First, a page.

As AMCs reach beyond their walls for purposes of leveraging resources to accelerate discovery, workable models for intellectual property sharing that encourage joint discovery are essential. AMCs have historically underemphasized, relative to industry, their opportunity to capitalize and market the intellectual property developed by faculty. Systematic sharing of intellectual property across academic institutions to strengthen patent portfolios is also uncommon, in contrast to the portfolio practices of the biotechnology industry. Better cooperation among institutions toward sharing intellectual property could lead to an expansion of license and royalty revenues for AMCs and, thereby, reduce the reliance of the academy on the fluctuating tide of federal agency budgets, such as NIH. Recent issue briefs from The Association of Academic Health Centers on the bundling of intellectual property from AMCs and consolidating tech-transfer information discuss how this sharing of the products of collaborative, interdisciplinary research can benefit AMCs and provide a one-stop shop for entities interested in licensing products and technologies.33,34
As the academy becomes increasingly focused on working through these and other systemic barriers to cooperation, the culture of discovery within our medical centers and their companion universities will be invigorated. Ultimately, implementing administrative models that set higher standards for synergy and aligned incentives may be the key to unleashing the true potential of our research enterprises, even in an atmosphere of constrained national resources for biomedical science.
Amidst the many perfect-storm scenarios described for AMCs, perhaps one deserving of greater attention rests in the fundamental architecture of its scholarship. The federal budget in support of AHC missions has flattened as the costs of discovery and education continue to rise. At the same time, many of the key roadblocks to progress in biomedical science do not lie within traditional walls but rest in domains within the academy, where economic and scholarship traditions are far different from their own. Moreover, the publicly reported measures of excellence for most AMCs reward competition between institutions, when collaboration would be far more efficient and productive. Thus, the academy must look to innovative, far-reaching changes in how it conducts the business of scientific discovery. To provide support for the evolving biomedical enterprise, the academy must explore new models that realign operational processes as well as incentives while bridging the disciplinary interstices within and between institutions.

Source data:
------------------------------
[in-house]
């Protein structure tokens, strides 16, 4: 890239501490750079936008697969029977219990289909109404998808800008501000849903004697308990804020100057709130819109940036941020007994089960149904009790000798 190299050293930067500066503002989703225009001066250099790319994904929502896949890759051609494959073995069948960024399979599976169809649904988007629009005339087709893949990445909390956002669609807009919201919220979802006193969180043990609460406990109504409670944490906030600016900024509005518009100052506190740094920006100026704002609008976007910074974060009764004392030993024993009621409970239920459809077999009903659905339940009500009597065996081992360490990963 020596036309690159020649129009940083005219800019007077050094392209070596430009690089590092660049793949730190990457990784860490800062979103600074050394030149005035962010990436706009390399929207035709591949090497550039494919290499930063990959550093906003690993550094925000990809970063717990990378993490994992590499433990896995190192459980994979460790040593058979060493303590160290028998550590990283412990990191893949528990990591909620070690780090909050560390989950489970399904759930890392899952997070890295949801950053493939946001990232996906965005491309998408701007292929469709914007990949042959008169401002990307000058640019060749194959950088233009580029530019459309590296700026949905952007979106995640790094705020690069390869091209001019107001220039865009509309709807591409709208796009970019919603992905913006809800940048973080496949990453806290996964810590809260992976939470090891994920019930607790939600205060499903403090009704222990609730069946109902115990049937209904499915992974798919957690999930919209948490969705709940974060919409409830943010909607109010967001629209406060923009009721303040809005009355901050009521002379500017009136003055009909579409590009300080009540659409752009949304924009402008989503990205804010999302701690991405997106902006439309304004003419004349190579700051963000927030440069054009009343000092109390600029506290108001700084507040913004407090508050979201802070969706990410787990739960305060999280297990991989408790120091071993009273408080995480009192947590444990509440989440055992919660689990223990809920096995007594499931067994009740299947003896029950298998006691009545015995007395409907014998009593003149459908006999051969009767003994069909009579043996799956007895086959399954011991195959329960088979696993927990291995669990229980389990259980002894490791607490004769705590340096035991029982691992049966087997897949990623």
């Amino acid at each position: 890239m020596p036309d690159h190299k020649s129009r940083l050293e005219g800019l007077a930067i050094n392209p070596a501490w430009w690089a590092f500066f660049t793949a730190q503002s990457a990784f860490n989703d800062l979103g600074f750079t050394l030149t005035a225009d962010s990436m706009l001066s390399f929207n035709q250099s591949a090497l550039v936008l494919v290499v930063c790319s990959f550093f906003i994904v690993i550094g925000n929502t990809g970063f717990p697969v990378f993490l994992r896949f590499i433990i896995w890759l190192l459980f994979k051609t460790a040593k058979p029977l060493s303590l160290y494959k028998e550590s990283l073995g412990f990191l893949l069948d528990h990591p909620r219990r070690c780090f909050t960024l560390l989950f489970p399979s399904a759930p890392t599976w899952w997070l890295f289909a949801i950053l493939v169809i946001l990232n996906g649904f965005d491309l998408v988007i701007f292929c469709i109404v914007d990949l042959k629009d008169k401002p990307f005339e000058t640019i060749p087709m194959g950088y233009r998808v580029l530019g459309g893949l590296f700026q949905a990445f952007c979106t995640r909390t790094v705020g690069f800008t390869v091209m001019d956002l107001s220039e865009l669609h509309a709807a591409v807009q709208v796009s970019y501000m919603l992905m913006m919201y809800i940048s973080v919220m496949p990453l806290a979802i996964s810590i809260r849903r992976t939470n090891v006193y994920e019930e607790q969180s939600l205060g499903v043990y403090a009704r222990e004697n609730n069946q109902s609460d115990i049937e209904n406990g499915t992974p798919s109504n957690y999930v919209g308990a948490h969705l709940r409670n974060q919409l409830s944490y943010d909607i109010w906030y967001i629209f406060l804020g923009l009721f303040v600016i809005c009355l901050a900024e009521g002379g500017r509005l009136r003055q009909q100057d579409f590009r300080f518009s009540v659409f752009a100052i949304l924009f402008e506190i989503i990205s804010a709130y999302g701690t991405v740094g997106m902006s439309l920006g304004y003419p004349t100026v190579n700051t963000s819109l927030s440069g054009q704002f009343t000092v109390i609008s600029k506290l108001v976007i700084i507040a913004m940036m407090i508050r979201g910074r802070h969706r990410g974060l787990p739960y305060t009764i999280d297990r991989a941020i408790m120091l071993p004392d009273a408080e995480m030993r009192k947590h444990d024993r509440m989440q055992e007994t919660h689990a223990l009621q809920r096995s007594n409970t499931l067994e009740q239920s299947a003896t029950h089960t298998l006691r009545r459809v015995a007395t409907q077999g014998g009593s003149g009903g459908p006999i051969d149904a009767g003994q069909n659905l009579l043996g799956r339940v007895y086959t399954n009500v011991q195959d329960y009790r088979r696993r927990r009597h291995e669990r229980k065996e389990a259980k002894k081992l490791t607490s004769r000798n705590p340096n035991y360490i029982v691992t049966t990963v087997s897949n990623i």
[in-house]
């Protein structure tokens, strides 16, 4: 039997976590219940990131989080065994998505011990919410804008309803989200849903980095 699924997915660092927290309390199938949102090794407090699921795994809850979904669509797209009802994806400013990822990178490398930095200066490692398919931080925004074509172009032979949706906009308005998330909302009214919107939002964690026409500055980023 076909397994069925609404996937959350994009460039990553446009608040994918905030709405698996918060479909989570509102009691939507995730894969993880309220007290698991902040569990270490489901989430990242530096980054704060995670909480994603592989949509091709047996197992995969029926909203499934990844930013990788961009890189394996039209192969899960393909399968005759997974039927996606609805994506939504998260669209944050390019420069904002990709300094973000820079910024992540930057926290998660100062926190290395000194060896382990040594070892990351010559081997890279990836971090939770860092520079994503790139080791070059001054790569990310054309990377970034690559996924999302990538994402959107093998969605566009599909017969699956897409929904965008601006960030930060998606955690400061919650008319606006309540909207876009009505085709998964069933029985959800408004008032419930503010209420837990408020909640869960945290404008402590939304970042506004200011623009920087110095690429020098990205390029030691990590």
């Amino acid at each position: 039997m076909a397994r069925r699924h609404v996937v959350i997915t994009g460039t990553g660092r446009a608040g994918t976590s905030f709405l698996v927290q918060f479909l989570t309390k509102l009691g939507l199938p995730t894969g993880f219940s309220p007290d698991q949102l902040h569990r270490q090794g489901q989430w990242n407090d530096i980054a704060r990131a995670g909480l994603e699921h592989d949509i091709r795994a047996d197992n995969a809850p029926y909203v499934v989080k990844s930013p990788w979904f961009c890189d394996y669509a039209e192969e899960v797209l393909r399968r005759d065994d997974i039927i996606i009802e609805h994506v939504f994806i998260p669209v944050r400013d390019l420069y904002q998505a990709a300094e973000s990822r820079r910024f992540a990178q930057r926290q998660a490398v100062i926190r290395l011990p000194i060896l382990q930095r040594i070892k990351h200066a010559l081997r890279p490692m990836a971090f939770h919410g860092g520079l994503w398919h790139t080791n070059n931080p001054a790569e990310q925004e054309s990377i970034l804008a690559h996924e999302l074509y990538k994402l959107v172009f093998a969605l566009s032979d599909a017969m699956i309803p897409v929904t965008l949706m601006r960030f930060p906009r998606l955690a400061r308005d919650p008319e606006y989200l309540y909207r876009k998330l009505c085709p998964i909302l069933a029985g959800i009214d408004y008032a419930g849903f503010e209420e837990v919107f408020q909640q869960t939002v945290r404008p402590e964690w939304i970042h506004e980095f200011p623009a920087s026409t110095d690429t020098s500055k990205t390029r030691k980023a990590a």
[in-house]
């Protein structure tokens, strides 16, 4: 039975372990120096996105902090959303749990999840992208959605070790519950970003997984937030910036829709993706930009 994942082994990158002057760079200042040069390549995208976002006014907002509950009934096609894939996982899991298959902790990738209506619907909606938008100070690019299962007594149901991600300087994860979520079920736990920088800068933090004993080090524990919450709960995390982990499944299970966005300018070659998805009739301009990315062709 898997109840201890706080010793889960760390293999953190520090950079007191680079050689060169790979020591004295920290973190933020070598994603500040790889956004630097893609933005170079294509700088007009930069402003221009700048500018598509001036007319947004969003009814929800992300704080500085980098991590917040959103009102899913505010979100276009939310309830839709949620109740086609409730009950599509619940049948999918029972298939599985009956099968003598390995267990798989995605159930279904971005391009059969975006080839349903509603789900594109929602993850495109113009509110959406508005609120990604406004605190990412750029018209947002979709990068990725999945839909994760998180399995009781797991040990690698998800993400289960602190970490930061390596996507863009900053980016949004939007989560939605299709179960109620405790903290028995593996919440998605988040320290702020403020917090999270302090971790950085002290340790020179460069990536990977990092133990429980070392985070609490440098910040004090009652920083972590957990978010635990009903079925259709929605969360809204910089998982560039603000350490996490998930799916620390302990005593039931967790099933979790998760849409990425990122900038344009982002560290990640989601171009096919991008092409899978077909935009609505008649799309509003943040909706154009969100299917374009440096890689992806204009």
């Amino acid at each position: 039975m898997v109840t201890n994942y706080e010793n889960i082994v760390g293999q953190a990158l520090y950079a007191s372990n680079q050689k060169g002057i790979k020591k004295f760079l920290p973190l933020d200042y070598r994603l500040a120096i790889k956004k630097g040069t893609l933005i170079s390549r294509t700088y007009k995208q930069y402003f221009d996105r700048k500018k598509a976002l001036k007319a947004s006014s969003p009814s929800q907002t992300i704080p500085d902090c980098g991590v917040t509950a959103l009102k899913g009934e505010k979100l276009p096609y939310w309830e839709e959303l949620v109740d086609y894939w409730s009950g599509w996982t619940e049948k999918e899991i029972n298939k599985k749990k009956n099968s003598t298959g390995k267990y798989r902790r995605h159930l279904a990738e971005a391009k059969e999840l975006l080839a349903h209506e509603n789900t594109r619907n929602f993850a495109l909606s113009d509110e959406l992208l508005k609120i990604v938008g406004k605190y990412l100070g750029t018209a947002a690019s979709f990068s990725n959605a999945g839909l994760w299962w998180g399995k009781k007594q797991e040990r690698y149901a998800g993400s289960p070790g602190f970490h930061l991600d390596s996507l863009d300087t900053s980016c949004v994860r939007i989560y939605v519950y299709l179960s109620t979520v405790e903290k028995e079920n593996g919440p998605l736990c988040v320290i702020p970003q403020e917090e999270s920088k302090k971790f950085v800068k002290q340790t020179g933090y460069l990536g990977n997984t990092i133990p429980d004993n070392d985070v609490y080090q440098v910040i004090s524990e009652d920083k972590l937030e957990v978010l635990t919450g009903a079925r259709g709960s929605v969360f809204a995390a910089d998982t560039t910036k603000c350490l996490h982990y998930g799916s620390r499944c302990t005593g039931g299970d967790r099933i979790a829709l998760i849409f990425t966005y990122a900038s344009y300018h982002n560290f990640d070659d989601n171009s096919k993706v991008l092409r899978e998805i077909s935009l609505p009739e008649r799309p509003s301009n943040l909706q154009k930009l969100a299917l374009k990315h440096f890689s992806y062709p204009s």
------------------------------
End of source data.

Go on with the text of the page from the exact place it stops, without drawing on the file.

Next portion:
The authors would like to thank Jennifer Lyon, MS, MLIS, Clinical and Bioinformatics Librarian, Eskind Biomedical Library, for assistance in literature searches.